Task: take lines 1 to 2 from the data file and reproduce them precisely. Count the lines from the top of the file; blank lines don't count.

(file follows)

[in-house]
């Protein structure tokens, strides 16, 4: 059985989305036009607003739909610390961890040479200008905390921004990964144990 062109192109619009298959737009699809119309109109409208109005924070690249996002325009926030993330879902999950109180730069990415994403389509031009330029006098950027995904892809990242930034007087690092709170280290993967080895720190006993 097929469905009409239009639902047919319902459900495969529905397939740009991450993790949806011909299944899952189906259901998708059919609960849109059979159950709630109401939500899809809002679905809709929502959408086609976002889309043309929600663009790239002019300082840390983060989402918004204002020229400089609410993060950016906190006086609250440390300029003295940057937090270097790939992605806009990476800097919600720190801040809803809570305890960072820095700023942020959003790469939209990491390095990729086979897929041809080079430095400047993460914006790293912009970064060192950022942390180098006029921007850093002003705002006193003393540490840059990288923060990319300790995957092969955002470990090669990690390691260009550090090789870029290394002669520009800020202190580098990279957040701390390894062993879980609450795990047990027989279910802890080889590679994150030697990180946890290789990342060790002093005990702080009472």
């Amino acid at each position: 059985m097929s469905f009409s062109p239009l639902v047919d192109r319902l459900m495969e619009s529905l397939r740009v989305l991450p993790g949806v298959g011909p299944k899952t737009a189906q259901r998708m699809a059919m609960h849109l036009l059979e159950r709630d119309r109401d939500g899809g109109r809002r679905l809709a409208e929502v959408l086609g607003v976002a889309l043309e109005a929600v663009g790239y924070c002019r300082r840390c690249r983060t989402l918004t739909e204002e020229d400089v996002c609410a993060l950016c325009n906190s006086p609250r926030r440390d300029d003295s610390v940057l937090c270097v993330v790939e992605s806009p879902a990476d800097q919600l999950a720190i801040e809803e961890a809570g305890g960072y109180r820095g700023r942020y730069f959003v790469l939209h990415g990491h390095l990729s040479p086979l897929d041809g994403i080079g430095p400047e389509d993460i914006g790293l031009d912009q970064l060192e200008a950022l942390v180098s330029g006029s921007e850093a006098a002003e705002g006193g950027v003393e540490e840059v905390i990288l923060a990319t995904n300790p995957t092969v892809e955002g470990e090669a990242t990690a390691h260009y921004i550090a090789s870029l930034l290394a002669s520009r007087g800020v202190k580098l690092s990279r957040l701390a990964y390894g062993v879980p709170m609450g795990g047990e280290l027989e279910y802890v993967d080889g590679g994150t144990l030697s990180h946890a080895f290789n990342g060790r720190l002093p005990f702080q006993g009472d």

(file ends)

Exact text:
[in-house]
């Protein structure tokens, strides 16, 4: 059985989305036009607003739909610390961890040479200008905390921004990964144990 062109192109619009298959737009699809119309109109409208109005924070690249996002325009926030993330879902999950109180730069990415994403389509031009330029006098950027995904892809990242930034007087690092709170280290993967080895720190006993 097929469905009409239009639902047919319902459900495969529905397939740009991450993790949806011909299944899952189906259901998708059919609960849109059979159950709630109401939500899809809002679905809709929502959408086609976002889309043309929600663009790239002019300082840390983060989402918004204002020229400089609410993060950016906190006086609250440390300029003295940057937090270097790939992605806009990476800097919600720190801040809803809570305890960072820095700023942020959003790469939209990491390095990729086979897929041809080079430095400047993460914006790293912009970064060192950022942390180098006029921007850093002003705002006193003393540490840059990288923060990319300790995957092969955002470990090669990690390691260009550090090789870029290394002669520009800020202190580098990279957040701390390894062993879980609450795990047990027989279910802890080889590679994150030697990180946890290789990342060790002093005990702080009472």